We were hoping that, like last year, Titan would spend some time in Senegal so the team could try to find him. Alas, possibly because it has been a particularly wet rainy season, and therefore there is more food around, Titan (along with other Turtle Doves), has been able to stay further north than last year. However, Chris and the team have been able to find lots of other Turtle Doves, just the other side of the Senegal-Mauretania border along the Senegal River, at one point only 30km from Titan’s location.
As the following photograph of a Turtle Dove roost shows, it is indeed very wet out there (it is believed this site is being used by a Turtle Dove which was satellite-tagged by French colleagues in the summer). One would also think that this roost site is quite safe from predators, especially those travelling by land due to all the surface water!
Photo of wet Turtle Dove roost site
Turtle Doves choosing to feed in grassy areas not on cropsDuring the day, birds leave the roost and fly to areas favoured for foraging. There are published accounts suggesting that the seeds of various crops, such as rice, sorghum and millet, are important to wintering Turtle Doves; however, when Chris was out in Senegal in February all the harvesting had been done, and he found that birds were feeding in short-cropped grassland. However, crops are still in the ground at the moment, but birds are still mainly choosing to feed in grassy areas (see photograph below). It will be interesting to discover whether this behaviour changes as the winter progresses.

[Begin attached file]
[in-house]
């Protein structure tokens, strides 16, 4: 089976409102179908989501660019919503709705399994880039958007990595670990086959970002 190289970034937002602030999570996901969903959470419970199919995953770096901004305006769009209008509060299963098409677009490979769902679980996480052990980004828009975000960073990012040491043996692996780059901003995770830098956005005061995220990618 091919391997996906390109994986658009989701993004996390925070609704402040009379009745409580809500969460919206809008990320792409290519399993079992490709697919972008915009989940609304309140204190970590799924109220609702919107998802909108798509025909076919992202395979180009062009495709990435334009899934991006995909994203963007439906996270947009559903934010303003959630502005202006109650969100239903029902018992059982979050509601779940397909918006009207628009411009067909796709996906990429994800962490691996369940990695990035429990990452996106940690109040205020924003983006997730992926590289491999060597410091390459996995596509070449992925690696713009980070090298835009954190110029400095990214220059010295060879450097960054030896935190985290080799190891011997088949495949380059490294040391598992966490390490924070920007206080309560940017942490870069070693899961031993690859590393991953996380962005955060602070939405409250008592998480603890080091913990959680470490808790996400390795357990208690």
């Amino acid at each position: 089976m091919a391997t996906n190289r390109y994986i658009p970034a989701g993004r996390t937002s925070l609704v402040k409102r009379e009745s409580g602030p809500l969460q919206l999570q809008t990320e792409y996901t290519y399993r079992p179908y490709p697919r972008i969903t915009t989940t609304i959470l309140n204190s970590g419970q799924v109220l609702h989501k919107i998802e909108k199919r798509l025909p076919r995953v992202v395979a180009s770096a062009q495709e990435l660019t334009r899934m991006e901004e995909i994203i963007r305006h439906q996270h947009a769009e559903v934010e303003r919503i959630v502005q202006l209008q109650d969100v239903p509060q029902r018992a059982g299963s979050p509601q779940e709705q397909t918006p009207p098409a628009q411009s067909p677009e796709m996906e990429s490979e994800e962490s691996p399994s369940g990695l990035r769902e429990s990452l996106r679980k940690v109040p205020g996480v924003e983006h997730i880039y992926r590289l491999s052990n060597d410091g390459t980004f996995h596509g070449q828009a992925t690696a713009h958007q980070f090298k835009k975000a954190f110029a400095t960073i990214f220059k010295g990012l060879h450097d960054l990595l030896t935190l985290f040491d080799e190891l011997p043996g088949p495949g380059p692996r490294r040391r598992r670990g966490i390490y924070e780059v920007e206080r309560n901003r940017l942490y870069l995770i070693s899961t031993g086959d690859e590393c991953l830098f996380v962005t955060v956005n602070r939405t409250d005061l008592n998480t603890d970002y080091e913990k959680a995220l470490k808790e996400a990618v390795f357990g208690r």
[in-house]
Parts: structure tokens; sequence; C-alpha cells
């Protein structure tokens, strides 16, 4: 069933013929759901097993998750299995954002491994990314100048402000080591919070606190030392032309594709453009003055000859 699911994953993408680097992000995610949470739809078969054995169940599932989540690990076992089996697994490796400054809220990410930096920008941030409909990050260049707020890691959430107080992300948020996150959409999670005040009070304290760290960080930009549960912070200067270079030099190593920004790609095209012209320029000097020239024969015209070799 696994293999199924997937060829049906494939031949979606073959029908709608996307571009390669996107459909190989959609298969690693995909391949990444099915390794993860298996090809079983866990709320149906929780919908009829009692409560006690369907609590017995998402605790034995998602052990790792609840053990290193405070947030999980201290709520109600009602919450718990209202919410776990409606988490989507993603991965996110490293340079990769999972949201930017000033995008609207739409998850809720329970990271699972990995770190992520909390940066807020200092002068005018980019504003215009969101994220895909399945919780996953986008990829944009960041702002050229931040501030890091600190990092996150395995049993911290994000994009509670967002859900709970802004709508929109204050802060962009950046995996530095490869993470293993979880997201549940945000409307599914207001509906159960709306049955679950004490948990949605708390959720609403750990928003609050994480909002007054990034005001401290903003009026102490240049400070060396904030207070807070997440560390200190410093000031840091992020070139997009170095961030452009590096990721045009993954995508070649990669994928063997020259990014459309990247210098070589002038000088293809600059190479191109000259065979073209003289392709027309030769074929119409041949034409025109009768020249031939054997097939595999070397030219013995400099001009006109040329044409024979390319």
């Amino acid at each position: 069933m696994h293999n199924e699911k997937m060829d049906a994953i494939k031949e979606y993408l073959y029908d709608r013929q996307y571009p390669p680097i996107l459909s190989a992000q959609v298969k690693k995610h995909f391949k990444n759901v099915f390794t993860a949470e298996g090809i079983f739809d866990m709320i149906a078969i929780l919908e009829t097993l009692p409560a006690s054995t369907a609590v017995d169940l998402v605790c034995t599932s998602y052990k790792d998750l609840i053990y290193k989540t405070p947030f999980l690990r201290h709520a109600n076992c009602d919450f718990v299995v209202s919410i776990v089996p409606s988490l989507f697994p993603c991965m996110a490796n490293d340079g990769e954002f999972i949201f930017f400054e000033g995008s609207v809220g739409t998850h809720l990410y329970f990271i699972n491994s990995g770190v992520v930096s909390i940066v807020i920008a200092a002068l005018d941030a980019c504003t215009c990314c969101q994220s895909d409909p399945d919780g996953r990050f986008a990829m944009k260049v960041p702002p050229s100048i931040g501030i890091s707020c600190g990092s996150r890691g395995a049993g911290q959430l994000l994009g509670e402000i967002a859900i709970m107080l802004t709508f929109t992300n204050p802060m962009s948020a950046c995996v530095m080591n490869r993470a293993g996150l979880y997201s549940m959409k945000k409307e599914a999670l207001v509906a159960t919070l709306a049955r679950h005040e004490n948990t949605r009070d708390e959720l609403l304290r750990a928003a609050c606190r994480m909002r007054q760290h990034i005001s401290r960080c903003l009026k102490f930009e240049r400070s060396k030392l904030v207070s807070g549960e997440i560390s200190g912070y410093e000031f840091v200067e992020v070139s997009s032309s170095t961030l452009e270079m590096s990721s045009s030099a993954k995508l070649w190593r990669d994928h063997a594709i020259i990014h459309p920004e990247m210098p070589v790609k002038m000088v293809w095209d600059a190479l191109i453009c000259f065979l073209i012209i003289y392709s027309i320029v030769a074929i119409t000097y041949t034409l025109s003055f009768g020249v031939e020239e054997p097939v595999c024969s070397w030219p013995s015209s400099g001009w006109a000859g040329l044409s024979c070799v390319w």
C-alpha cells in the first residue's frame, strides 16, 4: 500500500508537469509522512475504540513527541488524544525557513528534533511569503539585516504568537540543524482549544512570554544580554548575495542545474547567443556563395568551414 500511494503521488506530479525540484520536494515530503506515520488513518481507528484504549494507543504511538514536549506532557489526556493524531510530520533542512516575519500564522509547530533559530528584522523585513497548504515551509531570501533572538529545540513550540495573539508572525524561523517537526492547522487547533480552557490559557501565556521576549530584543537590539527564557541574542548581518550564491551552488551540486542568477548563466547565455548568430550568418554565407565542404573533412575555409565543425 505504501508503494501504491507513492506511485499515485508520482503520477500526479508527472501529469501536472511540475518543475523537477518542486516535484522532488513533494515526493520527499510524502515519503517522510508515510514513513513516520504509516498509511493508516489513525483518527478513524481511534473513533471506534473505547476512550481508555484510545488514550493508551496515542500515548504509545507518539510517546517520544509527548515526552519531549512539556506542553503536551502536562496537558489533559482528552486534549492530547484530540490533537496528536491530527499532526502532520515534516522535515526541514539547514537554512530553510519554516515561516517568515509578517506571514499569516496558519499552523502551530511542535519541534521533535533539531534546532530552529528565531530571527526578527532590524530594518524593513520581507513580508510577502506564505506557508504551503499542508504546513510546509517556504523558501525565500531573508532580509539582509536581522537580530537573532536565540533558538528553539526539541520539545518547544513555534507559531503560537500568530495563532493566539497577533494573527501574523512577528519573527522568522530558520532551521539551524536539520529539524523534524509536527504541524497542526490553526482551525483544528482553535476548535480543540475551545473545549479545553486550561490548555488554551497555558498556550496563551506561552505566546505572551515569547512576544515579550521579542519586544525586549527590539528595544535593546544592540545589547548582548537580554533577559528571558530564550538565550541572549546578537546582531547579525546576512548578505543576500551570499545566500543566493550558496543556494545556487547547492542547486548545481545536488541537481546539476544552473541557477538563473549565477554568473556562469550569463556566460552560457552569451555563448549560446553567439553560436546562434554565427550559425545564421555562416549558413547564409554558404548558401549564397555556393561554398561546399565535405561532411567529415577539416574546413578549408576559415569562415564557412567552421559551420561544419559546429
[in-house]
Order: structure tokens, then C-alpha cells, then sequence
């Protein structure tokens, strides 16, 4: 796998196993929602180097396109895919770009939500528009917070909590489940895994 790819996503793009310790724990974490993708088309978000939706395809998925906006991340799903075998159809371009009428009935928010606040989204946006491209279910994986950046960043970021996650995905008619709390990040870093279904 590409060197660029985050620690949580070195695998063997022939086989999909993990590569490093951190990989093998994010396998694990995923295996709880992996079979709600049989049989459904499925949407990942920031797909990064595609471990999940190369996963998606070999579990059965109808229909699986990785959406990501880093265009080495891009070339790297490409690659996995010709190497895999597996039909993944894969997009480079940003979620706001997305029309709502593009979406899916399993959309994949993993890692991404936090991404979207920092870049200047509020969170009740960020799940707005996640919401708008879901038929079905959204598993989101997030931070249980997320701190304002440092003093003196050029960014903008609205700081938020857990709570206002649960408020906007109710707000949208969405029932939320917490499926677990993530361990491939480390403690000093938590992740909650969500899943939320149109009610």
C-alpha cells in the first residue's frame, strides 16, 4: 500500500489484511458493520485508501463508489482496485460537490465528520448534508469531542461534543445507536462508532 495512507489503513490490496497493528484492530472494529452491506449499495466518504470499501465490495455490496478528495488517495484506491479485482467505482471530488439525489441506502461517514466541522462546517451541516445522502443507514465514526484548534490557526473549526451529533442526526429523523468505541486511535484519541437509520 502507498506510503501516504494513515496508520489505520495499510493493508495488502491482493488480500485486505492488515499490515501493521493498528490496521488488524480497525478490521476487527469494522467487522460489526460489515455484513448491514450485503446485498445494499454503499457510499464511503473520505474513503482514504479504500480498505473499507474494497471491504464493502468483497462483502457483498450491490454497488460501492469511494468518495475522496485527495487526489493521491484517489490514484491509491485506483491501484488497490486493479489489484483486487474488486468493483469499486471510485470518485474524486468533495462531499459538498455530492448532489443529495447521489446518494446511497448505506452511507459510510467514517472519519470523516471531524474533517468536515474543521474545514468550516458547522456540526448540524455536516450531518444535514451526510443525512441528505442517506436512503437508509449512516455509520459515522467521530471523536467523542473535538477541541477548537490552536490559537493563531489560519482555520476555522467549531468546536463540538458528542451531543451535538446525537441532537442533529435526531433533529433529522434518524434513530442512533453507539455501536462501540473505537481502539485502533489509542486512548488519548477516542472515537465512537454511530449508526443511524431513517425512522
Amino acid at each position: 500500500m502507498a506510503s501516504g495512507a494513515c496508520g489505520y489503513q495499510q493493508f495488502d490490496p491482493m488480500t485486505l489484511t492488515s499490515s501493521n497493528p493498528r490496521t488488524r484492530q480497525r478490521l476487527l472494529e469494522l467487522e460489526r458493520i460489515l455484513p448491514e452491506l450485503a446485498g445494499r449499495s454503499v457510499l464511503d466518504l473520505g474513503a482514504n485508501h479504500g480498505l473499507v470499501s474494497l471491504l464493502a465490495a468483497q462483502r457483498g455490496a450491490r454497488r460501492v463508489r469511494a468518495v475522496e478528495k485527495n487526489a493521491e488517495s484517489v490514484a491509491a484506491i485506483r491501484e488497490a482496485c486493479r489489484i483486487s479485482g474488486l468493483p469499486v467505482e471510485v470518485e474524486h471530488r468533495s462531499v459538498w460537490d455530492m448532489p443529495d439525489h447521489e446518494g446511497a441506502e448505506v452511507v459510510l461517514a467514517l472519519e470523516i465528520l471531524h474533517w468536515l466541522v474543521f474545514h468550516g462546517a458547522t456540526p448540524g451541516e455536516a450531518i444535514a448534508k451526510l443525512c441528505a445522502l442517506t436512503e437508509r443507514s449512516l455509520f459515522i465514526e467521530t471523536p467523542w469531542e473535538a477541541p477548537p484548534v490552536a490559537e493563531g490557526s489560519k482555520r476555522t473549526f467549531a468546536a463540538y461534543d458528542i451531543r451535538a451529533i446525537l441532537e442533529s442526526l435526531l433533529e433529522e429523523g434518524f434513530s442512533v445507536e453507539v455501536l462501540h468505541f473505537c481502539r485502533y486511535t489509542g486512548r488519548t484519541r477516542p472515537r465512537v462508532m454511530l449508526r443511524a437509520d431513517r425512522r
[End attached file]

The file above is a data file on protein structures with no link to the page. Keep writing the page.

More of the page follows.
Photo of Turtle Doves feeding on a grassy area
Chris and the team will be in Senegal for the whole winter, and will soon be establishing a base near a roost site within some protected Acacia woodland, where they will be able to study the birds’ behaviour in more detail. I look forward to reporting back what they learn....
Follow Titan's progress on @RSPBScience #titan #turtledove and visit our Titan webpage with updates on his location.
Find out more about our work on turtles doves through Operation Turtle Dove.